Ancient Vision, Post-Modern Longing

It was several years ago now that my spiritual director suggested I take on a kind of…journaling project. We both have an affinity for the old Celtic hymn, “Be Thou My Vision” .His idea was for me to consider each line of the song and write about what it means to me; my thoughts and impressions. As I did, I began to wonder if this “tid-bit” of ancient vision could address post-modern longing. I’d like to share some of my wonderings here.

“Celtic” High Cross: Edinburgh, Scotland

Longing for Longing

Each of the following posts will cover one line in the song. But as I look back over it all, I see a theme emerging: Longing. Desire for intimacy with a transcendent God. It reveals that this longing existed in the past as well, but reading it in 2019 hints that it is rarely experienced these days. It speaks of a deep, pervasive need going unmet for 21st century people. A need in me that daily shows itself, and that too often goes unaddressed.

I say “unaddressed” and not “unmet” because I do not believe that satisfying the longing is ultimately the point. At least not in this life.

Now we see things imperfectly, like puzzling reflections in a mirror, but then we will see everything with perfect clarity. All that I know now is partial and incomplete, but then I will know everything completely, just as God now knows me completely.

St. Paul; 1Corinthians 13:12 (NLT)

Touched by God…with longing

We are made to experience longing. Desire is good. It is an essential element in human flourishing. If it were in fact possible to have every desire met, it would be a disaster. The human who had every desire met would simply cease to exist. Desire is, in a sense, what animates and sustains us. From food to sex to intimacy with God. It is that which “causes” us to live. Longing is a tool used by God to touch His lost children. To draw them to himself.

“No one can come to me unless the Father who sent me draws them, and I will raise them up at the last day. “

Jesus Christ; John 6:44

The danger of satisfaction

The Void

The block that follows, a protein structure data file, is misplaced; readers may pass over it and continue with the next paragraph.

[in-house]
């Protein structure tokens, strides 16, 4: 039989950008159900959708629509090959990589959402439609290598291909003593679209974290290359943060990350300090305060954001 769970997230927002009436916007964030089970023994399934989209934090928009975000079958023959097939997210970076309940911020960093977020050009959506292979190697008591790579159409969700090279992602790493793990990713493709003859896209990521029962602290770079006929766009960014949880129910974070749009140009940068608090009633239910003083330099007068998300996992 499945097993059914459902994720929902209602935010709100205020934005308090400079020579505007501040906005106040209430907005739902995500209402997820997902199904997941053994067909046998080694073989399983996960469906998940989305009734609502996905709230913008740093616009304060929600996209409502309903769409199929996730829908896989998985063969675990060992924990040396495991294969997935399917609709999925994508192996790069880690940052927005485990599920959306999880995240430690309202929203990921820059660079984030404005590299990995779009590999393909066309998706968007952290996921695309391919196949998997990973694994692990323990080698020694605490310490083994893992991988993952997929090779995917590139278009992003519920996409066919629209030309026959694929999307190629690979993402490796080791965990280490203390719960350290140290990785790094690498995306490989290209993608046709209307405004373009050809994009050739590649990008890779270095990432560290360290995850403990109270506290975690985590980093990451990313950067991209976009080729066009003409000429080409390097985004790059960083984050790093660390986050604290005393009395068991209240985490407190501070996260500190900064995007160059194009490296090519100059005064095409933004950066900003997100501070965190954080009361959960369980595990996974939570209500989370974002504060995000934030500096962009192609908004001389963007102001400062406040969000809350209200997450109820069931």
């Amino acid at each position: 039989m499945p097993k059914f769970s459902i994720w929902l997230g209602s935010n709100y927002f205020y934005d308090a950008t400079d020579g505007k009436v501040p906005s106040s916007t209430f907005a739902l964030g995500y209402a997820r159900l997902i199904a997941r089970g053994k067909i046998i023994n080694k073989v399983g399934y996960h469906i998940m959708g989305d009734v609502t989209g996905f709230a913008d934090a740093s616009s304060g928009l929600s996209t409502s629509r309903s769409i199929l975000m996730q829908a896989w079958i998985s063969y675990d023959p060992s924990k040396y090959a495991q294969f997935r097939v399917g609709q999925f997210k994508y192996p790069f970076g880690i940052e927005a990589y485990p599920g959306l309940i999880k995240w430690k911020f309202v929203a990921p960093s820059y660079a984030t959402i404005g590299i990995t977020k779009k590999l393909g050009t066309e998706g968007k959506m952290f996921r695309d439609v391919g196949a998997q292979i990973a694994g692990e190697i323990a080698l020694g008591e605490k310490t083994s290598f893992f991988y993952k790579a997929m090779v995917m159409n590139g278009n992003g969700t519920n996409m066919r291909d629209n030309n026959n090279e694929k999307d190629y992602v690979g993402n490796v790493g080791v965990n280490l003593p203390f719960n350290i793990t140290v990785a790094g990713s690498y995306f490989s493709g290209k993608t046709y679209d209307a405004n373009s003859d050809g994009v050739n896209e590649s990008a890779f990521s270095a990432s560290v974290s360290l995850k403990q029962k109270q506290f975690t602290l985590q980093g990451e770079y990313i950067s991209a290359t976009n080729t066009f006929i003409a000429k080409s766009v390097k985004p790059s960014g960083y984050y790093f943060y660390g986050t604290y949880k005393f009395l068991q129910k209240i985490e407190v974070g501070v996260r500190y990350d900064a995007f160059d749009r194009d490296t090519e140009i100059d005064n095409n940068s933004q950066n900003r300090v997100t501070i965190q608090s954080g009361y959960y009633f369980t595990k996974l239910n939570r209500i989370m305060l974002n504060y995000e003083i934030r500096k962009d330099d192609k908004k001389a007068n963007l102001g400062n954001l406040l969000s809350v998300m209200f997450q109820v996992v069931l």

In an increasing number of privileged humans, we are seeing the negative effects of having too many desires satisfied. For example: apathy and perversion. When we become satiated and longing disappears, our NEED for longing does not. Therefore, we turn our need for longing toward the novel, the lurid and the exotic. Or we slowly die to the experience of longing altogether. Humans disassociate from a life that contains nothing to long for. We see this increasingly in young adults. After 3 previous generations who have succeeded in satisfying more longings than any previous generations, this generation stands on the brink. The brink of a life that is void of longing. It follows, then that it is also void or meaning and joy.

Be Thou My Vision

As we explore the longing in this song, we can super-impose our personal longings. What are we actually longing for? What longings have been satisfied and have they been replaced by new longings? Have I given up on longing altogether? Have I focused my longing to experience longing onto something corrupt? What would life look like if I longed for God like the ancient Celtic disciples did?

Part 1: Dèan dhòmh-sa tuigse, Cuir soills’ air mo smuain;

Be Thou my Vision, O Lord of my heart;

Is this a plea? A vow? A dignified request? A demand? A statement of obvious fact? Perhaps all. Perhaps it depends on the moment and the context. For me, today it is a plea – even a wish. It turns out the old Irish word translated to “vision” has its root meaning in the word for “town”, “village” or “home”…

“Be thou my hometown.”

“Oh Lord of my heart…” Sovereign ruler of my affections, my desires and my hopes. Again, I wonder if this is a plea or some statement of fact?

Likely it depends.

PLEA: “Yahweh, please rule in my heart and guide me to the place of complete submission, where, your place of rule is my home.

FACT: “Yahweh, I declare that my home is wherever you choose to locate my affections and my hopes.

Maybe it’s both.

Read more about how we see our relationship with God here.

Dan

55 year old husband of 29 years, father of two, drumming Gardner.

Leave a Reply

Close Menu